Ramblings > Fasting


 

In our overindulgent world of plenty, going without food, whether intended or not is a reminder that life is tough and that many third world citizens do not have enough food to meet their daily needs. Even many of our nation’s health professionals consider the practice of fasting dangerous, often without knowing all the facts or recent research.
 
Fasting is the act of depriving oneself of food. It needs to be voluntary, since the involuntary act is starvation. These voluntary acts have been practiced since the dawn of time. Most major world religions practice some form of fasting and many associate it with an extreme form of asceticism. Involuntary fasting (or starving) is associated by most with; lack of food, crop failure, political upheaval and corruption, environmental disaster, or survival circumstance. Whichever term is applied, we are referring to the concept of not eating for a length of time greater than 24 hours.
 
Basics
 
It is a priority for humans, like all mammals, to preserve their core body temperature of 98.6° F. In the animal kingdom, starvation is not an uncommon event, but a recurring normal pattern of the “circle of life”. The human body, like all animals is designed to survive extended periods of scarcity, where little or no food is available. Fasting should be carried out in moderated environmental conditions. For example: Due to daily calorific burn needed for preserving the bodies’ core temperature, fasting in 0°F weather is not as easily performed as fasting at 70°F.
 
Although some are skeptical and argue its beneficial aspects, fasting can be performed with little or no physiological problems. It is currently believed that an average American can endure a minimum of 21 days, or three weeks of fasting without any physiological effects, without requiring medical attention.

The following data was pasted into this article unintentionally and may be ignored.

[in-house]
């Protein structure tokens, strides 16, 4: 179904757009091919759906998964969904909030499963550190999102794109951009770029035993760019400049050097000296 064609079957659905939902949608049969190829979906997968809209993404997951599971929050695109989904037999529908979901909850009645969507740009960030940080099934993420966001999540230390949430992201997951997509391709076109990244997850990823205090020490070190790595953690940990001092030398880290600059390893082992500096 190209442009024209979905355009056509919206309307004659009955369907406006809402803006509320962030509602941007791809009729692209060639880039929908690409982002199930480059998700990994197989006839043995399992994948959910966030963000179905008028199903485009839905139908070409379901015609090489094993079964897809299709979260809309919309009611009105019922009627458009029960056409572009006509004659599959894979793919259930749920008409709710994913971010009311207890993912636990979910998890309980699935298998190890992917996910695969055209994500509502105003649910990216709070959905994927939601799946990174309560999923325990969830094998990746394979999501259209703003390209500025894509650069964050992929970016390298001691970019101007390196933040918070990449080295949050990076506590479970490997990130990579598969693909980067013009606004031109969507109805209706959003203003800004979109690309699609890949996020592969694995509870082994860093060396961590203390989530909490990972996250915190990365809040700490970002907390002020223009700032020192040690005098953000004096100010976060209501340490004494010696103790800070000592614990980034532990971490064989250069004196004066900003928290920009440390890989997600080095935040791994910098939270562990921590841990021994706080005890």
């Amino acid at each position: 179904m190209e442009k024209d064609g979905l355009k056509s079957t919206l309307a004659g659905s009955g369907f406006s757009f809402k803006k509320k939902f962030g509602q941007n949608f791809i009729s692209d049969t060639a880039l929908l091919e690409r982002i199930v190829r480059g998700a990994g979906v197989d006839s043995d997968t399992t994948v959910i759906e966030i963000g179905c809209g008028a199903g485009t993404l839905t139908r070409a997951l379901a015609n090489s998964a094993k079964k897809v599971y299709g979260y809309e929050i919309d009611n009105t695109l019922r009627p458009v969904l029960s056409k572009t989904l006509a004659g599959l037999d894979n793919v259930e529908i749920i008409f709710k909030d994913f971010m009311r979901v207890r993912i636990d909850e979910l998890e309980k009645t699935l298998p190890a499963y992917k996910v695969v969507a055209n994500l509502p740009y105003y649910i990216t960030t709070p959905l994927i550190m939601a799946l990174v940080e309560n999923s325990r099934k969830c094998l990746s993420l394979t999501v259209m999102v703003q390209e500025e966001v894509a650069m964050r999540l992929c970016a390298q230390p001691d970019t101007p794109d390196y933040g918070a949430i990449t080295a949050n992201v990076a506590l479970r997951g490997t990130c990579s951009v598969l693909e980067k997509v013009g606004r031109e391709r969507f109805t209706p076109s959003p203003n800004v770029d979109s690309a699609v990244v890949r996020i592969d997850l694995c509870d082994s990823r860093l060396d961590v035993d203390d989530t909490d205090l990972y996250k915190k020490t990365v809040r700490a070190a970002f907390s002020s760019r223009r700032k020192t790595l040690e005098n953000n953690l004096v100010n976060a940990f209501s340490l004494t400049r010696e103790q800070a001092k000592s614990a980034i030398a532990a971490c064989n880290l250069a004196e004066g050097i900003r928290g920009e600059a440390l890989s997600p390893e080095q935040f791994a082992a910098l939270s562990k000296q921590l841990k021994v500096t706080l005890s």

The Three Phases of a Fast
 
The physiology of fasting is divided into three phases:
  1. The first is the G.I. (gastro intestinal) phase, which lasts roughly six hours following your last meal. During this phase the body uses glucose, amino acids and fats that are absorbed from the intestinal tract.
  2. Phase two, lasts for about two days, during this time the body will use its glycogen (sugar) reserves that are stored in muscle tissue and liver cells. These glycogen reserves are mobilized to provide the central nervous system, including the brain, its normal fuel glucose. Within a few hours the body begins to convert adipose (fat) tissue into fatty acids.
  3. In phase three, the body switches from using glucose to fat metabolism and the body’s protein reserves are quickly depleted. Fortunately, this is not a problem as within ten hours of your last meal, about 50 percent of muscle fuel comes from fat. These reserves can differ from person to person.
Three weeks are needed for completion of these phases, is the maximum allotted time accepted for safety and continued health of the body. Longer fasts; are still possible to be healthy and safe under medical supervision.
 
**Replacing salts lost through body waste is recommended. If there is no food, salts should be a priority to avoid physiological damage.
 
Health Benefits of Fasting
 
  • Fasting introduces rapid weight loss with little or no hunger. Once “ketosis*’ of fasting sets in, it becomes easy to go without food. *Ketosis is the state when our bodies are burning stored fat for energy.